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Was Ebay's BillMeLater Acquisition A Huge Blunder?

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billme-later-logo.pngWhen eBay paid $945 million for BillMeLater in October, we blinked. The business assigns credit at the point of sale to ecommerce customers who can’t use credit cards because they don’t have them, have maxed out credit limits, or choose not to. It charges fees much like a credit card – currently 19% interest.

The credit markets were already a wreck in October, with accelerating defaults on credit card accounts. And worse, the securitization markets were starting to shut down, meaning credit companies couldn’t get the debt off their books.

Still, a BillMeLater investor said not to worry. Their model is different than the credit card companies, he said, because they only issue credit on a per-transaction basis.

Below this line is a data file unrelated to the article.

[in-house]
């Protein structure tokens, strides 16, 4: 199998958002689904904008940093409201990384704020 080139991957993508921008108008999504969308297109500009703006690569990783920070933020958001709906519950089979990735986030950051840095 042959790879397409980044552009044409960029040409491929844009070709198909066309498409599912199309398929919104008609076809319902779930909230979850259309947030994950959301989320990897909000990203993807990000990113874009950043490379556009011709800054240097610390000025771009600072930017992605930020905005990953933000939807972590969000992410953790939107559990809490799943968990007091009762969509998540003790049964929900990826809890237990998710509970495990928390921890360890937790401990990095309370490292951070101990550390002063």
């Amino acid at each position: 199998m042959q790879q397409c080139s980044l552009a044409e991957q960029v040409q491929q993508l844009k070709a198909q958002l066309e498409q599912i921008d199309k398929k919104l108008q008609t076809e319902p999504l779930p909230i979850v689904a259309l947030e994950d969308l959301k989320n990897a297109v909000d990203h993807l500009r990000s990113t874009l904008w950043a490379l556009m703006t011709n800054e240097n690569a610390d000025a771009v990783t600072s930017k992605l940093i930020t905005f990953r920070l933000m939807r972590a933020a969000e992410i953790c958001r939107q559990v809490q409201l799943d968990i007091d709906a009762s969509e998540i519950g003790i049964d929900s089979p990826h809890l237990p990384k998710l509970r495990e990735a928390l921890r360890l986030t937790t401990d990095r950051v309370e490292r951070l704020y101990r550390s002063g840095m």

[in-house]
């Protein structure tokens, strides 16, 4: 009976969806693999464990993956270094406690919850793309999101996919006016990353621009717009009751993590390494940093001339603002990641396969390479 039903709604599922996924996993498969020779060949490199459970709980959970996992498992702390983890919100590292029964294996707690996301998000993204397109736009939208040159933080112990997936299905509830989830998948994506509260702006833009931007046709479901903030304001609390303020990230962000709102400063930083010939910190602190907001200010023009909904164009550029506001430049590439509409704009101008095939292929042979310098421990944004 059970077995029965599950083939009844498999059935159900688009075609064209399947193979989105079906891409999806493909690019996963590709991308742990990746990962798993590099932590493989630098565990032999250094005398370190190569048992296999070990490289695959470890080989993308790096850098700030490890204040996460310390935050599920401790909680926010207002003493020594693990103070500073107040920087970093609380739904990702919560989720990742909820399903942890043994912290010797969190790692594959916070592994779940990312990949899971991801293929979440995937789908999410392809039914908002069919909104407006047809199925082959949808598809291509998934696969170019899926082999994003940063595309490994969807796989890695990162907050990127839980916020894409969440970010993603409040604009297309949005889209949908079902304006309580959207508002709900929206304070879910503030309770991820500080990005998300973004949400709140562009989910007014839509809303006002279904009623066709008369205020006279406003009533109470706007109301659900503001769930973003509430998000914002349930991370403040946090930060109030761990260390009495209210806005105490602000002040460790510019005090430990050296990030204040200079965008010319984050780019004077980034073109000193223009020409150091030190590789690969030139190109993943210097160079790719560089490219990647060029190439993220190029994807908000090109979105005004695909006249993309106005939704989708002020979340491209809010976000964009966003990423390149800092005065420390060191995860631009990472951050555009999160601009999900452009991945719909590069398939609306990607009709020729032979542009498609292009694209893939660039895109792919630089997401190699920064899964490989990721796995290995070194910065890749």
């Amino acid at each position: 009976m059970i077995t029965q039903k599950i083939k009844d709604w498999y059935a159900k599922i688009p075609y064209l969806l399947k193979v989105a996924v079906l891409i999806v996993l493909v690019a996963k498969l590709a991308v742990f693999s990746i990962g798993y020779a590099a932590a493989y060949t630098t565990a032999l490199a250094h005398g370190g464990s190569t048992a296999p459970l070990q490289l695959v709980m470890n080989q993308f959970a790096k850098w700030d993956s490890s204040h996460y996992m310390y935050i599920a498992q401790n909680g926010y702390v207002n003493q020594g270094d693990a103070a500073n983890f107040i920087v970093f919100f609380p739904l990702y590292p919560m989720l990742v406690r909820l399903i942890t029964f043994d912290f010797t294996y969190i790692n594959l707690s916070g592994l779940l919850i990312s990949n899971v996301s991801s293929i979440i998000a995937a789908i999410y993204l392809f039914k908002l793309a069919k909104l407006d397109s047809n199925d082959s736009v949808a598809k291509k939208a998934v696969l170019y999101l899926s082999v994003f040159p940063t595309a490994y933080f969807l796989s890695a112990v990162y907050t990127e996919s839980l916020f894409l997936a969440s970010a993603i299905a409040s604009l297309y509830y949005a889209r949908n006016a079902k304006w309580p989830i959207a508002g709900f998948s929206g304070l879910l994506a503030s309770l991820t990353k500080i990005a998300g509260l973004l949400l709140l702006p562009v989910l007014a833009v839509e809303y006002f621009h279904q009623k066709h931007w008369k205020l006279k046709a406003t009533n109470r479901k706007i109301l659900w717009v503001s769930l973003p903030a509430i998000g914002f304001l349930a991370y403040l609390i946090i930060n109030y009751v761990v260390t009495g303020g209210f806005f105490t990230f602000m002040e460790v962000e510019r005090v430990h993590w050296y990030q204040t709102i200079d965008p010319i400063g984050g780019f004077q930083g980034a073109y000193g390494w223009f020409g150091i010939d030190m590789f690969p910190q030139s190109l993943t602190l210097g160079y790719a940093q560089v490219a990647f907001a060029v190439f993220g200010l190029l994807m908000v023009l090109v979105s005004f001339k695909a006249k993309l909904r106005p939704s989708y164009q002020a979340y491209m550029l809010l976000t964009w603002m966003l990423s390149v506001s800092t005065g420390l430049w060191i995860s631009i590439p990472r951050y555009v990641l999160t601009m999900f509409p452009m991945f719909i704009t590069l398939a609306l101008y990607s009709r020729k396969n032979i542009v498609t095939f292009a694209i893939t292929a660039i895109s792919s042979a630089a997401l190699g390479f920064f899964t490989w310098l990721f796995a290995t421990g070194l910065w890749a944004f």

Fast forward a month and a half, though, and things are much worse. Credit default rates are expected to hit 10% next year as personal bankruptcies soar, and the securitization markets are flat out closed.

And I don’t really buy the argument that BillMeLater has a better model than the credit card companies. Card companies can (and do) lower credit limits in bad times, so they don’t have much more exposure on credit limits compared to BillMeLater. Also, most of BillMeLater’s customers don’t qualify for credit cards in the first place, or are tapped out. That makes this debt super sketchy. And BillMeLater’s credit models were created in a world of 5% default rates (the average over the last ten years), which are nowhere near as bad as what’s coming. On top of all of this, BillMeLater is pushing incentives that give people zero payments until April 1. What a teaser to buy stuff people can’t afford for the holidays.

This is adverse selection at work. People who don’t need to wait until April 1 to pay won’t use it. Those that do will, and those people are likely to be big credit risks.

At the very least eBay seems to have overpaid for BillMeLater. At worst they may have huge losses on the product next year. In 2008 they’ll do $1 billion in payment volume. You can do the math on a 10%+ default rate.

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